Note: Last semester, I took a graduate school course on advanced theories of learning. One of our tasks was to apply the information we learned to describe how we might develop a curriculum for teaching problem-solving, critical thinking, and reasoning. What follows are my musings on the topic.
If I were to teach problem solving, critical thinking, and reasoning, I’d embed it into the content already being taught (e.g., math or science class). The selection of instructional strategies would depend upon the nature of the subject matter, as different content requires different ways of thinking. Bruning, Schraw, and Norby (2011) refer to this as thinking frames such as how one would think about scientific inquiry and the use of research methods.
PROBLEM SOLVING. I’d determine the thinking frame that corresponds with the content. Possibilities include scientific inquiry methods for science, engineering method of systems approach for information technology and machinery, or the use of cause and effect when writing analytical essays. As for instructional strategies, I’d use Dewey’s 5-step problem-solving model, which solves different types of problems. I’d consider various instructional models: team-based learning, problem-based learning, and tools for discovering the root cause of a problem (e.g., Ishikawa’s Fishbone Diagram and Toyoda’s Why-Tree). Bruning et al., encourage educators to teach how to evaluate solutions, products, and processes. They found that most of the time when an improvement has been made from problem solving it is because there was some type of evaluation or reflection of it. The means-ends analysis could help learners evaluate each step in the process of problem solving. Here are some options for problem-solving formats: Web quests, gaming, report writing, brainstorming, natural frequency formatted problems (Gigerenzer, 2002), worked problems for case studies, and real world problems.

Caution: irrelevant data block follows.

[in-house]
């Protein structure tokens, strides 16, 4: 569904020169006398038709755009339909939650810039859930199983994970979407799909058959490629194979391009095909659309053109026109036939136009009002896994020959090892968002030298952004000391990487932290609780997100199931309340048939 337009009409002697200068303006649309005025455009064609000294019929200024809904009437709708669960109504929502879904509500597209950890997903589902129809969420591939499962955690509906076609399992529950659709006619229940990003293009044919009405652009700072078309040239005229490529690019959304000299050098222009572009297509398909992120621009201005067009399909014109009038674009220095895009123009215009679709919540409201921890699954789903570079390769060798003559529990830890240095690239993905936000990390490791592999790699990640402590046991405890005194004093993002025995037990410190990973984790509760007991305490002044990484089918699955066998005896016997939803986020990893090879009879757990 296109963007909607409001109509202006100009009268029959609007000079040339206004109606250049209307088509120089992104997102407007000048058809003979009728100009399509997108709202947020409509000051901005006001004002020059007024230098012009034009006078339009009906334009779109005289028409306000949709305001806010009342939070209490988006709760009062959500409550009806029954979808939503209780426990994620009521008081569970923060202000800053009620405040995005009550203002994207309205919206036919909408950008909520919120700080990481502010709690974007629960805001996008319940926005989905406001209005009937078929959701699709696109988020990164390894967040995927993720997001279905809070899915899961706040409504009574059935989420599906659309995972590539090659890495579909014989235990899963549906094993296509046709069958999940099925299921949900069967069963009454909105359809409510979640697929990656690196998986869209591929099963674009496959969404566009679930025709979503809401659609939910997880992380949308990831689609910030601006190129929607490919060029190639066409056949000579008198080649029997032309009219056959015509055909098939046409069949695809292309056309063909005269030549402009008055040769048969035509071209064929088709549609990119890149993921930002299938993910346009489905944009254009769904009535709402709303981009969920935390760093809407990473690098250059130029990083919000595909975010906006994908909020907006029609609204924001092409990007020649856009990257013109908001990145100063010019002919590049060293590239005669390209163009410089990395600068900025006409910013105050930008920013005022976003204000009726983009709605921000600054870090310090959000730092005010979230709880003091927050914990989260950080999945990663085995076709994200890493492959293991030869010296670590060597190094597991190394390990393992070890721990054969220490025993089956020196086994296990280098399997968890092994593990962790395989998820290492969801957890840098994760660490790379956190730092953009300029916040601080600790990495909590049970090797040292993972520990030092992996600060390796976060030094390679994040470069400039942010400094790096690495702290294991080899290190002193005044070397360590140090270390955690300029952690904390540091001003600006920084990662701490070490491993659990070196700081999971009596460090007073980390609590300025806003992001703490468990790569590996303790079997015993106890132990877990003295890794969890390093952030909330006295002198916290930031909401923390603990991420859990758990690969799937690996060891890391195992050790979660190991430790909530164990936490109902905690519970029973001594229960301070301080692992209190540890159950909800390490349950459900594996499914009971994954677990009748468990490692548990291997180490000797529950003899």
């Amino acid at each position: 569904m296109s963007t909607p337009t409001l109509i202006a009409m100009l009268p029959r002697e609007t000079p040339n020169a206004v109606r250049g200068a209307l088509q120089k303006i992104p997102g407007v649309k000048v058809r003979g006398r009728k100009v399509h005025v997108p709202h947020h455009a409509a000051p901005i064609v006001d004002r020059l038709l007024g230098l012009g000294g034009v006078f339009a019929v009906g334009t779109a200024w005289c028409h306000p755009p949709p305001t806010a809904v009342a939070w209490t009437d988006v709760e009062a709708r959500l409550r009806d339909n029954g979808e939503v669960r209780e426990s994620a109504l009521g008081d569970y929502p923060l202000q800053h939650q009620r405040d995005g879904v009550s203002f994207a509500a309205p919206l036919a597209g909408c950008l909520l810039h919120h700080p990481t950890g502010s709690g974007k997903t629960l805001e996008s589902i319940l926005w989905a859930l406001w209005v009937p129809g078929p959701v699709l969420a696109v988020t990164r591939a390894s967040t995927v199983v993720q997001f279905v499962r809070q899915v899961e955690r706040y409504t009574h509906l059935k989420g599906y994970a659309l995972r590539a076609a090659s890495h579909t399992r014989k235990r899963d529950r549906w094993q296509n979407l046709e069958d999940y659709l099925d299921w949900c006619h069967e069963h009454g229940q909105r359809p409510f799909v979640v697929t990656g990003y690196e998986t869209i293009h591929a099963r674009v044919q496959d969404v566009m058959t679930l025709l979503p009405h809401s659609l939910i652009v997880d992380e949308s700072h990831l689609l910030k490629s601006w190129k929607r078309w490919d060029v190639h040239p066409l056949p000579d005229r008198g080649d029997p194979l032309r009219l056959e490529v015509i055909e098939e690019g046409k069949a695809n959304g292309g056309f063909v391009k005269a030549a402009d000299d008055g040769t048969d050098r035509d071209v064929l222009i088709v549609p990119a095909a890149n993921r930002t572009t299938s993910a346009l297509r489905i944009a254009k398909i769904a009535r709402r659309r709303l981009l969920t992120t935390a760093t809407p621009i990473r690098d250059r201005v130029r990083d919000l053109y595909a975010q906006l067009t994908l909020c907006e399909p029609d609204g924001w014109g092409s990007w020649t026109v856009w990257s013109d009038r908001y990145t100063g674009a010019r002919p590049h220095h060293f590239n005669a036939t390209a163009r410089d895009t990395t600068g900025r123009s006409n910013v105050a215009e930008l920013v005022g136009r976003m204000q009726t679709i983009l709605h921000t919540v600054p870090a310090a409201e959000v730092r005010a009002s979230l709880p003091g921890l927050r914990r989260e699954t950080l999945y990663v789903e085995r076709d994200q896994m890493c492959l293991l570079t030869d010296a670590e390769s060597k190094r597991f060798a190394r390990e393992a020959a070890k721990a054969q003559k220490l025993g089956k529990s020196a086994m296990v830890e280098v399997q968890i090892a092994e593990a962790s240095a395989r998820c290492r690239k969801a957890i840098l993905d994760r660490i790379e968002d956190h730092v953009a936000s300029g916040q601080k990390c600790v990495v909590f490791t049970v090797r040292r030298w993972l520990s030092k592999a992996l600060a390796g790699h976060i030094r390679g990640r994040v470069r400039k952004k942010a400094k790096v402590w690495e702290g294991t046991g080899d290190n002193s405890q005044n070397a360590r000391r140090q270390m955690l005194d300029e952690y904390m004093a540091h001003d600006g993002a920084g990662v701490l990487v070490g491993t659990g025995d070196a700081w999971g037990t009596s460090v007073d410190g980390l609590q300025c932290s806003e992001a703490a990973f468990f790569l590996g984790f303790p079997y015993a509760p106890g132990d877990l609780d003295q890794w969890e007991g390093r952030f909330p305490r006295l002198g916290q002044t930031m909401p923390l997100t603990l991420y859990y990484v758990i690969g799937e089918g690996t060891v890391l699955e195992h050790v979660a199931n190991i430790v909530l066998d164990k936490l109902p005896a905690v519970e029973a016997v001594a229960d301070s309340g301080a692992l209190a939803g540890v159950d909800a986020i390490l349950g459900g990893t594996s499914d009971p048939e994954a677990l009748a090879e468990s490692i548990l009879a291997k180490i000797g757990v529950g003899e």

CRITICAL THINKING. I’d include information on functional fixedness and divergent and creative thinking. Functional fixedness is the inability to view common objects in a new way, which inhibits critical thinking about things. Divergent and creative thinking are skills that can be taught to students, so that they think outside the box. Second, it’d be important to include information about groupthink (conforming to group consensus instead of individual concerns), overgeneralizations, and prejudice when dealing with people and ideas. I suggest the following instructional strategies to teach critical thinking: advance organizers, imagery, concept maps, Frames Type 2(there’s a rule involved with the matrix), jigsaw group work, reciprocal teaching, and metacognitive strategies (e.g. self-regulation of understanding). Appropriate formats include debates, HyperInquiry, mock trails, writing, simulations, gaming, cooperative group discussions, journals, think-alouds, case studies, and apps that teach critical thinking.
REASONING. I’d create measurable objectives that address verbal and written reasoning skills on the topic, or mathematical reasoning if warranted. I’d include logic models and frames to analyze and evaluate. In my opinion, educators should explicitly teach how to make inferences (inductive and deductive reasoning). Inductive reasoning is a bottom-up approach to exploratory research, while deductive reasoning is a top-down approach to comparative research. I’d include the Bayesian model (a logic model), so that students could understand probability errors and other probability theories. I suggest the following instructional strategies to teach reasoning: metaphors, analogies, Venn Diagrams, case studies, cognitive apprenticeships, and metacognitive strategies. Appropriate formats include persuasive essays, debates, HyperInquiry, mock trails (persuasive arguments), simulations, and gaming.